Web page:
that it cannot be true. Look closely at the stories told by the creature and Victor
and you will see that it is not possible that the creature was able to kill little William.
The creature's story is never told by the creature. Nor is anyone on the ship,
other than Walton and Victor privy to the contents of the letters. So we are
the only persons who may ask the questions that must be asked if justice is
to be done. VERY IMPORTANT because Godwin had hoped to restore
Roman virtues to modern society. Justice is the queen of these. Shelley's
work is designed to remain available long after she is gone and to be ready to
demonstrate when Tom and Leanne are ready. Hail Mary Shelley!
further note: because persons may indeed be harmed by Walton's decision
(don't forget the allusion to The Rime of the Ancient Mariner -- the entire
crew may perish as a result of an unjust death) and because there are
discrepancies in the account given by Victor, it is vital to consider that there
is the appearance of three voices, rather than three actual voices. Not one
word of what we read was written or reviewed by the creature or monster
or whatever it is he is to be called. His version cannot be the same as Victor's
because Victor's does not make sense. This leads to another vital question.
Has Victor made a monster out of Walton. Walton has some knowledge of
navigation, enough that he should question the account he has been given, which
in its corrected form states that it took nine months from the time Victor and
Henry first sighted England's shore to arrive in England!!!!! And then there is
the matter of the accounts of the monster and Victor (both given by Victor),
which are in conflict. Walton is accepting absurdities a child could demolish.
Such careful design in the machinery (the word MS uses in the later introduction)
of the story has been taken for carelessness, the mistakes of a woman. There is more.
If Victor lives (his death is reported to us by an admittedly unreliable source)
he could deny that he is the author of the story. Yes, he could say, I did make
suggestions as to how Walton might improve his novel, but it isn't my story.
He has not, as far as we know, identified himself as Victor Frankenstein to
any other person on the ship. To assume that there are really three voices on
the pages of the novel is to forget the purposes of the novel and the dedication
of it to Wm Godwin.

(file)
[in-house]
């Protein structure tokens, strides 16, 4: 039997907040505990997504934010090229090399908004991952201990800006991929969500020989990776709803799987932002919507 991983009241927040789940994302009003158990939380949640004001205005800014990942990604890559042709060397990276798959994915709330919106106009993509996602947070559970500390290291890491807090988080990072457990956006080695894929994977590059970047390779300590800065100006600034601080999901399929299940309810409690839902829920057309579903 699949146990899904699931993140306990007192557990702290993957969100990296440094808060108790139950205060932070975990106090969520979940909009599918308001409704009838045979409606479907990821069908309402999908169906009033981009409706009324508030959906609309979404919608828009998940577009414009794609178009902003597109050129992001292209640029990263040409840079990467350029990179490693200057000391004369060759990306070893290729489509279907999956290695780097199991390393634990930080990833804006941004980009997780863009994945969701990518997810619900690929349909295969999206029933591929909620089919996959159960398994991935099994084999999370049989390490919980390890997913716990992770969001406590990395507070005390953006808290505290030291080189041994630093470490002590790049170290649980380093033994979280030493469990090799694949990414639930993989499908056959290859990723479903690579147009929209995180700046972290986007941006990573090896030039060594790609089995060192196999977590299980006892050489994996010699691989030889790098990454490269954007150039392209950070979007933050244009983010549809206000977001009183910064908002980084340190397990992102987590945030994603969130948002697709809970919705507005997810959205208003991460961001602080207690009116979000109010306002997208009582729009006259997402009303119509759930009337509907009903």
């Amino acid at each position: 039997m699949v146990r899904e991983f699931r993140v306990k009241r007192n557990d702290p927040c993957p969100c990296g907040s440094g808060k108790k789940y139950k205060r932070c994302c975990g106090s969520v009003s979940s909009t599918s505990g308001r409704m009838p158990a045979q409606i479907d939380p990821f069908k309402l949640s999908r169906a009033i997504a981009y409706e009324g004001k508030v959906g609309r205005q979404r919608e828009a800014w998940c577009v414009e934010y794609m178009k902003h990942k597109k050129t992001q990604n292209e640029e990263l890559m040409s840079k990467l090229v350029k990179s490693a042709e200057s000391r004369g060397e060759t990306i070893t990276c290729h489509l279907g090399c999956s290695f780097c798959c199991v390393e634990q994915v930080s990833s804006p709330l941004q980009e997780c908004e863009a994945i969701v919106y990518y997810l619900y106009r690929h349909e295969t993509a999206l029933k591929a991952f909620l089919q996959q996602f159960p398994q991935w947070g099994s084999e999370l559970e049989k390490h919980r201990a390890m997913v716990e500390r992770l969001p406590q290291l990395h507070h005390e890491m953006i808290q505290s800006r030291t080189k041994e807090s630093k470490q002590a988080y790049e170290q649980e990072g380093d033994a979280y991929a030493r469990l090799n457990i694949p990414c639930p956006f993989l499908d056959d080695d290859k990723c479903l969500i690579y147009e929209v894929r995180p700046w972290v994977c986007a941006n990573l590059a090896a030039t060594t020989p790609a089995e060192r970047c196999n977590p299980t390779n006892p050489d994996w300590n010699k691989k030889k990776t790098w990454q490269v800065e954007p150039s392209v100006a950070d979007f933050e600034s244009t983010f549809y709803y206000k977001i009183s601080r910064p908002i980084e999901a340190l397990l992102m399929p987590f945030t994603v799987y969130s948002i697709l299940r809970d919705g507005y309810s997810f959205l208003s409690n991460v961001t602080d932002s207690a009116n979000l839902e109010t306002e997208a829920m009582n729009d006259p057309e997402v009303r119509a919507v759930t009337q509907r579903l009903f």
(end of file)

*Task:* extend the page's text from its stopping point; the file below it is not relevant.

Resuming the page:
regarding question 2 ( Is there an implication of guilt on the part of the monster,
Frankenstein, or society?)
The design of the novel leads us to despise characters for not taking
responsibility for their actions and then, if we exercise our untried resources
of mind and ask the obvious questions, find that we have done the same.
further note: if we are responsible for guiding our moral tendencies so that
the good intended results, rather than a disaster, our guilt often arises from
ineffective use of information. Organizations of people, as Godwin observed,
fail all too often fail to raise the questions that are necessary to achieving
truth in a matter. This is because, individuals in an organization are usually
limited by their postition within the organization and the desire to belong.
Shelley shows us how this tendency to assume an unquestioning role,
even when we are warned about this, is enormous. Mrs. Saville must
question, must worry. We, although we are invited to read the story
from such a point of view, do not. That which we need to discover and
understand about ourselves, so that we may avoid pursuing courses that
result in the opposite of that which we intend, we have yet to take an
active interest in.
regarding question 3 (Is there something to the view that the monster and
Frankenstein are halves of one person?)
There is also the possibility that Victor is half of the person in his story
who appears as Clerval. This seems a difficult idea to find support for
until it is discovered that Frankenstein's story is seriously flawed and
it very likely an invention. Then Henry Clerval's talent for inventing
fantastic tales is a much better fite. There are also other connections,
such as the ancient languages.
regarding question 4 (How is the setting important to the ideas of
setting has loads of possibilites
Considering that we as readers have ventured through the novel,